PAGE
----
• Dina and company! How are things up north? I think you’ll enjoy these. Both squash and pumpkin belong to the same family (curcurbitaceae), but what North Americans call “winter squash” (and dumpling squash are one of these) Europeans call pumpkins. On this side of the Atlantic pumpkin is a term almost exclusively reserved for the orange, ribbed item–large or small–carved into Halloween jack o’ lanterns or made into pies. People are of two minds about the skin of winter squash – some eat it, some don’t. I usually do, finding it more bother to remove it than not. For another easy take on an unpeeled winter squash, you might try Roasted Squash with Sage Pesto (https://thegarumfactory.net/2011/10/07/riders-of-the-lonesome-sage-roasted-squash-with-sage-pesto/). We do sometimes roast the seeds, but only if there are enough of them to make it worthwhile. Thanks for commenting. Ken

  3. This is fantastic! I grew up eating chicken liver and have only cooked it once in my life. My teenage son is very adventurous and kept asking me to prepare it for him. I wish I would have had this recipe for his first liver experience. I love the way the squash is prepared here and crispy fried sage leaves are to die for, in my opinion… Beautiful post Ken and Jody!

    • They’re not difficult to cook, but given their texture it is reassuring to cook them the first time with someone who knows what they’re doing. That said, I just plunged ahead my first time (butter, thyme, shallots) and was delighted with the result, especially since I didn’t have much money. Give this a shot – I think you’ll like it. Ken

  4. I adore passionfruit. Impossible to find or grow out here on the plains. Your life is wonderfully diverse and interesting. I love the shot of all the cooks with your lovely wife.. we have Bags! of my own pasture raised chicken livers in the freezer. Just waiting for this recipe (and some pate making!) c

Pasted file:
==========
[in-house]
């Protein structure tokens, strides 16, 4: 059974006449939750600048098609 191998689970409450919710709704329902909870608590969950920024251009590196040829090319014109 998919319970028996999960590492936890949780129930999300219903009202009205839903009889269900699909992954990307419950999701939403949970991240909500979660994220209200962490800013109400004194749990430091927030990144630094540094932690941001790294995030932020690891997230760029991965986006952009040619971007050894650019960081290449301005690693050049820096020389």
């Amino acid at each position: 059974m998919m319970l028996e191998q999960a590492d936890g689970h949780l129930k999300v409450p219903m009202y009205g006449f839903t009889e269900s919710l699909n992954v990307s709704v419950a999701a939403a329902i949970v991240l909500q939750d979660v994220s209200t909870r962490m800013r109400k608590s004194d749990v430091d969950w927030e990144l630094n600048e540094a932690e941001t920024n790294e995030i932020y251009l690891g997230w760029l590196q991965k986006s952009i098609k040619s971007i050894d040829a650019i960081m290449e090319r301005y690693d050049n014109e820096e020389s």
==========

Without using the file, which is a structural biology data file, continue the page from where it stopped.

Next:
• I’d be willing to bet your chicken livers are delicious. What a resource for a grill! (Or for paté, which is as deadly a threat to me sitting in the fridge as good ice cream.) Passion fruit only grows in baskets found in Whole Foods here, unlike in Haiti, where it’s so common in markets people can buy a bunch and just juice them (yum!). We’re fortunate in being able to travel, for Jody to share her expertise and me to share photos with the organizations we visit. Jody has been going to Haiti since the earthquake and the opportunity to interact with ordinary people goes a long way to breaking through the sense of abstraction that can separate us from those whose lives are filled with much more struggle. Ken

    • I agree – grilled chicken livers are great! Regarding raw liver sashimi, I once would have said, “Never!” but after having consumed a fair amount of raw duck and goose liver during a trip to the Languedoc last year, I’m not ruling anything out now. I AM curious how the Japanese versions compare to the French ones. I’m not a big fan of beef liver, despite it making regular appearances on our family table when I was a kid. It was cooked to death and tasted VERY strong to me. As an adult, I’ve soaked it in milk before cooking, which removes the blood and makes for a milder flavor, but it seems like a lot of work when calves liver, delicious without soaking, purging, etc, is also available. I wonder whether the Japanese liver sashimi was really from calves rather than beef liver. Thanks for the info. Ken

      • I wonder if this will show correctly.

        The picture on right shows two kinds of liver, one is calf/veal and the other beef. I remember calf liver was easier to chew and probably milder and I think the three pieces on right are of calf and the rest beef but I could be wrong. These are from 2010. The first picture on left is beef tongue I think. The middle picture is horse steak – very tasty.